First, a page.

Kenya to Host DR Congo Summit As Clashes Threaten Ceasefire
RUTSHURU, DR Congo - Rebels and pro-government militia clashed for a second successive day in the Democratic Republic of Congo Wednesday, rocking a fragile ceasefire as Kenya announced it would host an emergency summit on the crisis.
"There will be a summit in Kenya on Friday," Kenyan Foreign Minister Moses Wetangula said, adding that the presidents of DR Congo, Rwanda, Uganda, Burundi and representatives of the United Nations and African Union would attend.
"The agenda will be... the fighting in eastern DR Congo and how to resolve it," said Wetangula.
The announcement came as Laurent Nkunda's rebel forces and Mai Mai militia battled for the second day running in the eastern province of Nord-Kivu, sparking a fresh exodus of displaced people and jeopardising a fragile ceasefire that has held for the past week.
The local Mai Mai said Tuesday they would take up the fight against Nkunda after his forces routed government soldiers in an offensive that swept several towns last week.
The fighting at Kiwanja near the northeastern town of Rutshuru forced aid workers and UN agencies to suspend their activities and withdraw staff late Tuesday, just a day after bringing the first aid convoy in a week to the rebel-held territory.
Around 1,000 men, women and children were walking out of the Kiwanja area Wednesday afternoon amid sporadic weapons fire, carrying what personal belongings they could on their heads or in their arms, an AFP correspondent reported.
Hundreds of others waited outside the local UN base. "I have been here for three days without food, without water," said Kiwanja resident Nassibu Awazi. "We have nothing. CNDP (rebels) came to our home. They told us to leave."
MONUC, the UN mission in DR Congo, issued a statement making an "urgent call for the immediate cessation of hostilities in Rutshuru and the surrounding area."
Fighting there had "gravely endangered the security of the civil population and risked aggravating an already dramatic humanitarian situation," it added.
The UN refugee agency, meanwhile, said the nearby camps at Dumez, Nyongera and Kasasa had been destroyed and around 50,000 displaced people had fled.
"Many have rejoined their friends and loved ones in nearby villages, while others have found shelter in churches and public buildings," the UNHCR said.
Still others had crossed the border into Uganda, where the UN said up to 10,000 refugees had fled since fighting resumed in eastern DR Congo in August, shattering a January peace agreement.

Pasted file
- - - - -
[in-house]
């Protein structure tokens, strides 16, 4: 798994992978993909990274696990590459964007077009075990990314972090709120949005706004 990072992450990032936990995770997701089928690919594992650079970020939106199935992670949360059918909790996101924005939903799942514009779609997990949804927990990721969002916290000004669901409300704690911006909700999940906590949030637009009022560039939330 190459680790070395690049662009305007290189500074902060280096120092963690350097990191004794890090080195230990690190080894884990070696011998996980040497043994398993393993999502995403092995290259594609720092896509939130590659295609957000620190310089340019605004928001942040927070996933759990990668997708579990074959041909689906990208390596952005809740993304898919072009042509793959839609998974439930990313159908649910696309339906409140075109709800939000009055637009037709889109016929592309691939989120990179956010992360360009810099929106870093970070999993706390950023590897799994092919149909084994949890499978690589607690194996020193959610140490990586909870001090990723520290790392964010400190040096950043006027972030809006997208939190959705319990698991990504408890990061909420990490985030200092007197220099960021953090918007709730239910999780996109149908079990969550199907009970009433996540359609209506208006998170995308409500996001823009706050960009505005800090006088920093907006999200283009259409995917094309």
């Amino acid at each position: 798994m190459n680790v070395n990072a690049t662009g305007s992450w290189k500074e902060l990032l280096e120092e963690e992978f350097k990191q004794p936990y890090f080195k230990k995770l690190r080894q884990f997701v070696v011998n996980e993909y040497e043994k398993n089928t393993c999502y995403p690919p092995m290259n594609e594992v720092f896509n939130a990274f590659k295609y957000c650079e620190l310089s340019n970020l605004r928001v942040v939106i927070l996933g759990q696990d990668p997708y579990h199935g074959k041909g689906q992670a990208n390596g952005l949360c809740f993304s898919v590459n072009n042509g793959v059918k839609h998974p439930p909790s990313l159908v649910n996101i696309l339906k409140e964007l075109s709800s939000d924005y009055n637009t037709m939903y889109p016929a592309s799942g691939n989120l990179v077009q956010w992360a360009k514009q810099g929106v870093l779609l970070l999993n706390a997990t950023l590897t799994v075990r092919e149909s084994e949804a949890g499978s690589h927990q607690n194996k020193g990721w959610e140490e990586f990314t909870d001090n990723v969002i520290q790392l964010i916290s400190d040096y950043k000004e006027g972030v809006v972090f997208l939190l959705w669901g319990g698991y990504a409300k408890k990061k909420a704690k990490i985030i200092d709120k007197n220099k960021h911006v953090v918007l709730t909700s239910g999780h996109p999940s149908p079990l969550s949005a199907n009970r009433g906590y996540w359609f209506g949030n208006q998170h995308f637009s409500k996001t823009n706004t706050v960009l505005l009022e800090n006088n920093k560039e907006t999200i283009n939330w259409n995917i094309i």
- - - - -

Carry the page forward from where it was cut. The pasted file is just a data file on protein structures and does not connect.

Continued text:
The World Food Programme described the situation around Rutshuru on Wednesday as "dangerous and unstable."
Despite that setback, the UN mounted a massive humanitarian aid operation around the tense regional capital Goma, to the south.
The WFP said it had begun distributing food to 135,000 people in six camps around the rebel-threatened city.
The International Red Cross said it too had started distributing more than 300 tonnes of food to 65,000 people at the Kibati camp, just north of Goma, which is surrounded by Nkunda's forces.
Max Hadorn, the head of the ICRC delegation, described the situation there as "terrible."
"In the Kibati camps, I saw people in extreme distress, including women and children, and elderly people," he said.
Rebels loyal to Nkunda have been positioned outside Goma since declaring a ceasefire a week ago after routing government forces in an offensive that has seen them take several towns in Nord-Kivu.
That ceasefire appeared to be holding Wednesday despite the clashes further north, but the UN's top peacekeeping official said UN troops had orders to open fire on rebel forces if they advanced on the strategic eastern city.
"Should armed groups choose to enter Goma, the order is to open fire," Alain Le Roy said in Goma.
UN chief Ban Ki-moon told reporters in New York he would attend the Nairobi summit.
"I will sit down together with President (Joseph) Kabila (of DRC) and President (Paul) Kagame (of Rwanda) and encourage them to find a path to peace," said Ban.
Kagame's Tutsi-dominated administration has been widely accused of supporting Nkunda, also a Tutsi, who says he is fighting to protect his community from exiled Rwandan Hutu rebels that Kinshasa has failed to disarm.
The persistent allegations of Rwanda's involvement in the chaos has irked Kagame, who Wednesday accused the international community of shirking its responsibility.
"For me, it's a way of running away from the problem. I am not the leader of the Congo. How can I be of influence? Influence to do what?" Kagame told reporters in Kigali.